As a frequent beach visitor I often walk along the strandline to find out what’s been washed up. Near my home in the New Forest, I walk a long the coast anywhere between Lymington and Barton. While holidaying in Devon and Cornwall, I also try to find different beaches to explore.
Materials – I can bring in an assortment of beach finds to your classroom to identify, sort and ask – What are they? Where have they come from? and Why? We can look at the items in groups and sort them depending on their shape, their material, or where they have originated.
Some Natural Finds – These items are found along the beach and strandline, but are completely natural and do not have to be removed. However, you can take a few in order to identify them and find out more about the ecology of your local seas and spot any changes that occur. They may also be from freshwater rivers and streams.Items include: feathers, all sorts of shells and animal remains, cuttlefish bones, cuttlefish eggs, egg cases from rays and sharks, wood, branches, acorns, leaves and cones.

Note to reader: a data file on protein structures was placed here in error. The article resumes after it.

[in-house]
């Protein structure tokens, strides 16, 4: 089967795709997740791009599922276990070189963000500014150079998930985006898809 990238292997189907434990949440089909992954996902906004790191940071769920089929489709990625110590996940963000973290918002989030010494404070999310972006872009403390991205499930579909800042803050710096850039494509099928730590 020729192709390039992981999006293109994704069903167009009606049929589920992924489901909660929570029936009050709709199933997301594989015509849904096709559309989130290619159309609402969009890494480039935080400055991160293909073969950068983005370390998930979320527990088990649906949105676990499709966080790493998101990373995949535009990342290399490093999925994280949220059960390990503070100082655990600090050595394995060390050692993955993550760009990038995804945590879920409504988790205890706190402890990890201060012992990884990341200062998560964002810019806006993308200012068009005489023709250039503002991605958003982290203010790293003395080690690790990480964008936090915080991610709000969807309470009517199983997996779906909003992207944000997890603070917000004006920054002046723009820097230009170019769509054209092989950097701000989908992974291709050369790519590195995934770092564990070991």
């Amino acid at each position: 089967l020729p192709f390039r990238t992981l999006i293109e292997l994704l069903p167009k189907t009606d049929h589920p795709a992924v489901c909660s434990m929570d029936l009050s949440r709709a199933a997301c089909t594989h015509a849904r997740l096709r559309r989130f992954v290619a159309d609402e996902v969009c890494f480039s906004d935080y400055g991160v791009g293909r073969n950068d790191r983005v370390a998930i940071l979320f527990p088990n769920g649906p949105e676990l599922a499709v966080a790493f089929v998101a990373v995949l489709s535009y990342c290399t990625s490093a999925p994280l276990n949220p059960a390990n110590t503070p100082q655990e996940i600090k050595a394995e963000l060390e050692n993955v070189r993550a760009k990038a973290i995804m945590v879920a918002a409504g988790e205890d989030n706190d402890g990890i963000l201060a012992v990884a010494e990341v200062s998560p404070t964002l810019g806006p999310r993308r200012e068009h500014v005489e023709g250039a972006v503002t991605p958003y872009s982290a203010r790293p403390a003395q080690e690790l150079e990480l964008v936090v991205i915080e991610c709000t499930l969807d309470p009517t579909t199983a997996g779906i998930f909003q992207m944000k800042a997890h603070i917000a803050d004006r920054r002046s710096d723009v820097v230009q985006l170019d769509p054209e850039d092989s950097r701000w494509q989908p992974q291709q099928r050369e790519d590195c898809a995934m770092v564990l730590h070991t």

Manmade materials – These items include lost fishing gear, litter from beach users, items that have been deliberately or inadvertently lost at sea. They may have travelled just a few meters up the coast, or thousands of miles across an ocean. However, the high proportion of them are made of plastic and therefore, are highly coloured, have a long life span and float. These properties can be very benefical on land, but in the sea, they are nothing but detrimental to the beach, the ocean and the wildlife.
To find out more about the items that have been Lost At Sea, and where they may have originated, go to the next page – Lost at Sea.